This morning we continue with the events of that first Easter Day as we continue on with the events of that first Easter evening. So far, as we have been witnessing the events which have happened on that first Easter Day. We have heard Mark’s account of these events on Easter Sunday. We heard John’s account of these events last Sunday and today we hear Luke’s account of these events. We have witnessed Jesus rising, early on Easter. We witnessed the women who went to the tomb to prepare Jesus’ body for burial and how they found the tomb open and witnessed the words of the angels who told them that Jesus had risen from the dead. Last week we witnessed as Jesus appeared to the disciples without Thomas and we witnessed as Jesus appeared to the disciples and especially to Thomas, which we saw was for our sakes as well, as we are the ones who have not physically seen Jesus with our own eyes, yet we believe because of the testimony of Thomas and the Word and the Sacraments.
Our text for today brings us, again, to the evening of Easter day. This morning we look in more detail at the events of Jesus’ first appearance to His disciples in the locked room. Right from the start, we notice that the disciples were afraid. Their leader had been accused, tried, convicted, sentenced to death and crucified. What else could this mean for them except the same thing. In other words, if they are found to be followers of Jesus, what could they expect except the same treatment, being tried, sentenced to death and crucified. And remember, the body of Jesus was still missing and they were the prime suspects. So, they did what they believed they needed to do, they gathered together and locked themselves in a room.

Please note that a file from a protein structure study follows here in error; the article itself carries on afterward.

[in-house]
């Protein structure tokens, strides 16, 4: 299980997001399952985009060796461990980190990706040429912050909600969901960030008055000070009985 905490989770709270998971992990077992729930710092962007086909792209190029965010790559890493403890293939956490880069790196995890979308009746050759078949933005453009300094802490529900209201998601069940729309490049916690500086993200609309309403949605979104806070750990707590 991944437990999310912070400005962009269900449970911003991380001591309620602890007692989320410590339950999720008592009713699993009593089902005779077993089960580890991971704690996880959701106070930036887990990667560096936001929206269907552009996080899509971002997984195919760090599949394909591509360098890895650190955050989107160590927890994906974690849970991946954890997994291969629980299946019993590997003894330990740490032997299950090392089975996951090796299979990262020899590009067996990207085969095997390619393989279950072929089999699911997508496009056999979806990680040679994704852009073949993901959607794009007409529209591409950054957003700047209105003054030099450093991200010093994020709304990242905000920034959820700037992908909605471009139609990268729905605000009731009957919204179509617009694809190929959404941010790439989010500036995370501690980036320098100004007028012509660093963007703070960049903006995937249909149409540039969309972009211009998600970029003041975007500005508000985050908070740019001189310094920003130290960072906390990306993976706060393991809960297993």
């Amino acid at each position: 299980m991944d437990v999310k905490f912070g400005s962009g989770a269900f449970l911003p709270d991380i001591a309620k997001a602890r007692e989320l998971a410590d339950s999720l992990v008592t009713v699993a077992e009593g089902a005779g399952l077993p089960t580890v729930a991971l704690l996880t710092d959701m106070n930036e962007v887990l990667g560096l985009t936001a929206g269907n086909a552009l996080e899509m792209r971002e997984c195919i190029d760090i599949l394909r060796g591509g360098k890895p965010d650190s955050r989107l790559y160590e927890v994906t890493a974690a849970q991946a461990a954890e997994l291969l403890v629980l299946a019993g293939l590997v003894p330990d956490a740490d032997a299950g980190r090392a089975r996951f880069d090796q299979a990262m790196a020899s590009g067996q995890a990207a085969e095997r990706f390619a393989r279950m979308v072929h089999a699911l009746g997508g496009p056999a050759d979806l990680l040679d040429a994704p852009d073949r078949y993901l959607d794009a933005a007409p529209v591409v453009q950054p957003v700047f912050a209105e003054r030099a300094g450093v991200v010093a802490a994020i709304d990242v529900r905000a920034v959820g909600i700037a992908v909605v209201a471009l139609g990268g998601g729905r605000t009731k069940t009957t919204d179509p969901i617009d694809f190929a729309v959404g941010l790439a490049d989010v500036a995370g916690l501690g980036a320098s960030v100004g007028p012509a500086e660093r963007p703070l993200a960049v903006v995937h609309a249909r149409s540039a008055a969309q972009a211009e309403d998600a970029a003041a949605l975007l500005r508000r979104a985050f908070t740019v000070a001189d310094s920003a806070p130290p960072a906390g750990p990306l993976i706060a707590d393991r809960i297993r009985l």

Now remember, it is the evening of that first Easter. By now they have heard the good news, or at least the rumors of the good news, that Jesus had risen from the dead. Some had actually witnessed the resurrected Jesus, seeing Him with their own eyes, others had witnessed the empty tomb, and again, most of them had heard the “rumors” of the body being missing. Our text then tells us, “As they were talking about these things, Jesus Himself stood among them and said to them, ‘Peace to you!’” (v.36). Luke continues by telling us, “They were startled and frightened and thought they saw a spirit” (v.37). They are still having a hard time believing. They had already heard so many witnesses, they were just discussing all this with the two from Emmaus who had walked and talked with Jesus, which was the reading right before our reading from Luke this morning, and when Jesus appears they are terrified. They just cannot believe it. I guess it is just too good to be true and yet, here Jesus is, standing in front of them and putting His peace on them.